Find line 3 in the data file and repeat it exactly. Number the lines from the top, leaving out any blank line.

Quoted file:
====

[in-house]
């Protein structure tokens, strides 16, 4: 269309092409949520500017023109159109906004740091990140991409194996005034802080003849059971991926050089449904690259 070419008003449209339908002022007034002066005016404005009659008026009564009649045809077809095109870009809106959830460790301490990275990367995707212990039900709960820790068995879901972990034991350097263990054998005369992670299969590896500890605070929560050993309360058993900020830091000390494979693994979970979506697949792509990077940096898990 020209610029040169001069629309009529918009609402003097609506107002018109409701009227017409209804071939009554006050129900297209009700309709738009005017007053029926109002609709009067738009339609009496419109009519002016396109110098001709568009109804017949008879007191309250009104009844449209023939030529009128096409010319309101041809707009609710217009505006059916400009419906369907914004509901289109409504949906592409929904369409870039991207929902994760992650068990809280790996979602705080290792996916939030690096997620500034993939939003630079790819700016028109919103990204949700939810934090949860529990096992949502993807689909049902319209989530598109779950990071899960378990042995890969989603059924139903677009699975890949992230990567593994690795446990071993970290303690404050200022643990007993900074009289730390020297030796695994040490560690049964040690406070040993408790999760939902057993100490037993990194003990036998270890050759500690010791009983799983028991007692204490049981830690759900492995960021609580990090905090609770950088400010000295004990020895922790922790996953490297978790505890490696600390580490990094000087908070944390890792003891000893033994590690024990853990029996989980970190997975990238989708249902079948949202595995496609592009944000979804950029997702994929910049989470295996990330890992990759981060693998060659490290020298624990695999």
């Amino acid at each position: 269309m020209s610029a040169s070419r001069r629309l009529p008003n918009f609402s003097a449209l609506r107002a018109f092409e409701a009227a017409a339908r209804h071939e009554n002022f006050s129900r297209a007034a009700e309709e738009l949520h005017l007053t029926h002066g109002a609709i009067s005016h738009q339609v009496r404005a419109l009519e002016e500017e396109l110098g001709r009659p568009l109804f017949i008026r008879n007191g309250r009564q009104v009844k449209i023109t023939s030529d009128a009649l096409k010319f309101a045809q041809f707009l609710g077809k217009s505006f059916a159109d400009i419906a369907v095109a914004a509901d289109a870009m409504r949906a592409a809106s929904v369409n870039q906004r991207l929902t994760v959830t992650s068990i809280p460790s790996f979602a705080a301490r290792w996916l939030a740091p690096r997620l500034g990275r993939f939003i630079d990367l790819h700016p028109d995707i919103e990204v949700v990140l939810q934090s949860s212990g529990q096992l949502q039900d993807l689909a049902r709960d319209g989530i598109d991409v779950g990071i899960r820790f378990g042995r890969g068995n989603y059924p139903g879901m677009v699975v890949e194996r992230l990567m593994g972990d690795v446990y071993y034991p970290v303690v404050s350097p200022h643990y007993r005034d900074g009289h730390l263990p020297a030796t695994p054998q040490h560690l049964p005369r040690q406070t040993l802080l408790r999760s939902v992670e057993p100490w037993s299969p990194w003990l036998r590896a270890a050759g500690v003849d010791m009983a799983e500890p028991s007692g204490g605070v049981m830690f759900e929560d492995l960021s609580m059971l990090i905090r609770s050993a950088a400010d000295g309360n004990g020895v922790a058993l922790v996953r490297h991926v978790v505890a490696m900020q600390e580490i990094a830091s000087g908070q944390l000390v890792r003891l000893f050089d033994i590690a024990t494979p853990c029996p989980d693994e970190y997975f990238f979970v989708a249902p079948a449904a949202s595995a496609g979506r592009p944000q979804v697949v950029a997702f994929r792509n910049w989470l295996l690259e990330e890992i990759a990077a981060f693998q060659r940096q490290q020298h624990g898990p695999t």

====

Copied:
């Amino acid at each position: 269309m020209s610029a040169s070419r001069r629309l009529p008003n918009f609402s003097a449209l609506r107002a018109f092409e409701a009227a017409a339908r209804h071939e009554n002022f006050s129900r297209a007034a009700e309709e738009l949520h005017l007053t029926h002066g109002a609709i009067s005016h738009q339609v009496r404005a419109l009519e002016e500017e396109l110098g001709r009659p568009l109804f017949i008026r008879n007191g309250r009564q009104v009844k449209i023109t023939s030529d009128a009649l096409k010319f309101a045809q041809f707009l609710g077809k217009s505006f059916a159109d400009i419906a369907v095109a914004a509901d289109a870009m409504r949906a592409a809106s929904v369409n870039q906004r991207l929902t994760v959830t992650s068990i809280p460790s790996f979602a705080a301490r290792w996916l939030a740091p690096r997620l500034g990275r993939f939003i630079d990367l790819h700016p028109d995707i919103e990204v949700v990140l939810q934090s949860s212990g529990q096992l949502q039900d993807l689909a049902r709960d319209g989530i598109d991409v779950g990071i899960r820790f378990g042995r890969g068995n989603y059924p139903g879901m677009v699975v890949e194996r992230l990567m593994g972990d690795v446990y071993y034991p970290v303690v404050s350097p200022h643990y007993r005034d900074g009289h730390l263990p020297a030796t695994p054998q040490h560690l049964p005369r040690q406070t040993l802080l408790r999760s939902v992670e057993p100490w037993s299969p990194w003990l036998r590896a270890a050759g500690v003849d010791m009983a799983e500890p028991s007692g204490g605070v049981m830690f759900e929560d492995l960021s609580m059971l990090i905090r609770s050993a950088a400010d000295g309360n004990g020895v922790a058993l922790v996953r490297h991926v978790v505890a490696m900020q600390e580490i990094a830091s000087g908070q944390l000390v890792r003891l000893f050089d033994i590690a024990t494979p853990c029996p989980d693994e970190y997975f990238f979970v989708a249902p079948a449904a949202s595995a496609g979506r592009p944000q979804v697949v950029a997702f994929r792509n910049w989470l295996l690259e990330e890992i990759a990077a981060f693998q060659r940096q490290q020298h624990g898990p695999t």